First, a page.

Hospitals and healthcare workers aren’t pleased with updated CDC recommendations to drop universal masking in healthcare settings.
Late last week, the agency quietly published new guidance that scrapped universal masking for healthcare workers. Now, hospitals and nursing homes in areas without high COVID-19 transmission rates can opt out of requiring doctors, patients, and visitors to mask up.
While the recommendation is tied to local transmission rates rather than the community levels used for public masking recommendations, some 30% of the U.S. currently falls outside of areas with high transmission, according to CDC’s COVID Data Tracker.
Hospital leaders in New York and California told MedPage Today that their facilities will continue to follow state-based recommendations for universal masking, and several clinicians blasted the CDC guidance on Twitter.
“Masks are still required for hospitals and health care facilities in California,” said Chris Van Gorder, CEO of Scripps Health in San Diego. “We understand that additional guidance might be coming from the [California Department of Public Health (CDPH)] and the state, but for now, it’s still required, and we intend to comply.”
John Cihomsky, a spokesperson for Sharp HealthCare in San Diego, said the system also tends to follow the lead of CDPH, which hasn’t made any changes to the current policy of universal masking for healthcare facilities.
Jason Molinet, spokesperson for Northwell Health in New York, said the state’s health department “has not changed its recommendations/requirements. We follow state guidance.”
Mark Howell, director of policy and patient safety at the American Hospital Association, said the organization “understands” why CDC chose to focus on using transmission data to guide masking decisions for healthcare workers — but noted that healthcare workers in much of the U.S. would still need to mask up.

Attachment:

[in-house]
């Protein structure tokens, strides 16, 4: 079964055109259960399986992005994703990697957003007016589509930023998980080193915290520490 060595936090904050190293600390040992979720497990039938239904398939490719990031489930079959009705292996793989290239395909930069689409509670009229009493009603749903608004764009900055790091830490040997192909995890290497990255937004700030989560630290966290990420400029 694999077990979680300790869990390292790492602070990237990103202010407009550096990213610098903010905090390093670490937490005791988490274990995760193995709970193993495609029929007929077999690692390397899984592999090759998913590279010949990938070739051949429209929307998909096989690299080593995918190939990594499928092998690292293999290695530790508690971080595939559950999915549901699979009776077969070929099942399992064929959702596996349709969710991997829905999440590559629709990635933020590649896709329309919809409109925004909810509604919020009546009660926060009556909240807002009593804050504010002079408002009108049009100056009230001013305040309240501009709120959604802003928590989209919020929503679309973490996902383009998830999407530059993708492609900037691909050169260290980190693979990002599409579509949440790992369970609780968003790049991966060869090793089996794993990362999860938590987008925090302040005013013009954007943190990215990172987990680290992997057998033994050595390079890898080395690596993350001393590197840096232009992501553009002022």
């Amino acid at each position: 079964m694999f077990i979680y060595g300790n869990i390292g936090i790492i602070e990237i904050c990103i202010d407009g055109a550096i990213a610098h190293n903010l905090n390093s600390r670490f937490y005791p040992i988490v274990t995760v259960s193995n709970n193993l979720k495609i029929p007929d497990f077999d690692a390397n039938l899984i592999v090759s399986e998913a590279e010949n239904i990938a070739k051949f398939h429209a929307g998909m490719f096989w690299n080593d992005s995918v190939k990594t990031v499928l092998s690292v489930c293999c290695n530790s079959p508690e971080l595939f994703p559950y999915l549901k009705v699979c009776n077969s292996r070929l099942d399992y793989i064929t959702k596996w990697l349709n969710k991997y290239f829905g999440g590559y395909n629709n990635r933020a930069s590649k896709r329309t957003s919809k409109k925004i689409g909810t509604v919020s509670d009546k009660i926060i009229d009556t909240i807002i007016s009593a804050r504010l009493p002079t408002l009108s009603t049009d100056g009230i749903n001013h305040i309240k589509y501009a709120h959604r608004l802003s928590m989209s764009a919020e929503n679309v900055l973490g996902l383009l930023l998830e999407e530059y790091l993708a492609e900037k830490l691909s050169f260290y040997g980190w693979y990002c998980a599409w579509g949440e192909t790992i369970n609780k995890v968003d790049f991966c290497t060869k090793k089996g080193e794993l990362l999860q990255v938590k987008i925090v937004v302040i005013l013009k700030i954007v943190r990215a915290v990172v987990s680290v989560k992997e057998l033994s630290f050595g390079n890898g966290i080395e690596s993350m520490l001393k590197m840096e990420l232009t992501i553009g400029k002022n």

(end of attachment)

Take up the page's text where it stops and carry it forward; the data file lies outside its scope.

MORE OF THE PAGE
“These changes reflect the importance of mitigating challenges related to COVID-19 as early as possible and keeping health care workers and the patients they treat safe and healthy, a goal hospitals and health systems strongly share with the CDC,” Howell said in an emailed statement. “Current levels of high community transmission across the country mean universal masking is recommended in most communities for everyone in a health care setting, especially when in areas of the health care facility where they could encounter patients.”
Megan Ranney, MD, MPH, of Brown University, proffered stronger criticism of the guidance on Twitter. She said that CDC’s logic “escapes me,” as it pertains to society’s “most health-vulnerable” people in a setting with a higher-than-average risk of COVID positivity.
“Universal masking decreases transmission of #covid19,” Ranney tweeted, adding that her own hospital in Rhode Island is experiencing staff absences due to COVID.
“Just the time to put patients and staff at higher risk of transmitting the virus to each other in the healthcare setting,” she tweeted.
Former U.S. Surgeon General Jerome Adams, MD, tweeted that CDC’s “nuanced have your cake and eat it too approach hasn’t worked a single time throughout the pandemic. People hear, ‘no more masks!'”
“The @CDCgov could’ve said, we will continue to follow local transmission rates carefully, and make adjustments to the recommendations when the data warrants reconsideration,” he added. “Yet the effusive industry praise makes it seem as though there was political pressure to end masks now.”
Indeed, the American Health Care Association/National Center for Assisted Living, the nursing home industry association, championed the updated guidance. In an emailed statement, Holly Harmon, senior vice president of quality, regulatory and clinical services, called it “welcome news for millions of nursing home residents, their families, and staff.”
“While our commitment to infection prevention and control continues, adapting COVID protocols means recognizing the current stage of this pandemic as well as the importance of quality of life for our nation’s seniors,” Harmon said in the statement shared with MedPage Today. “After more than two years, residents will get to see more of their caregivers’ smiling faces, and our dedicated staff will get a moment to breathe.”
Cheryl Clark contributed to this report.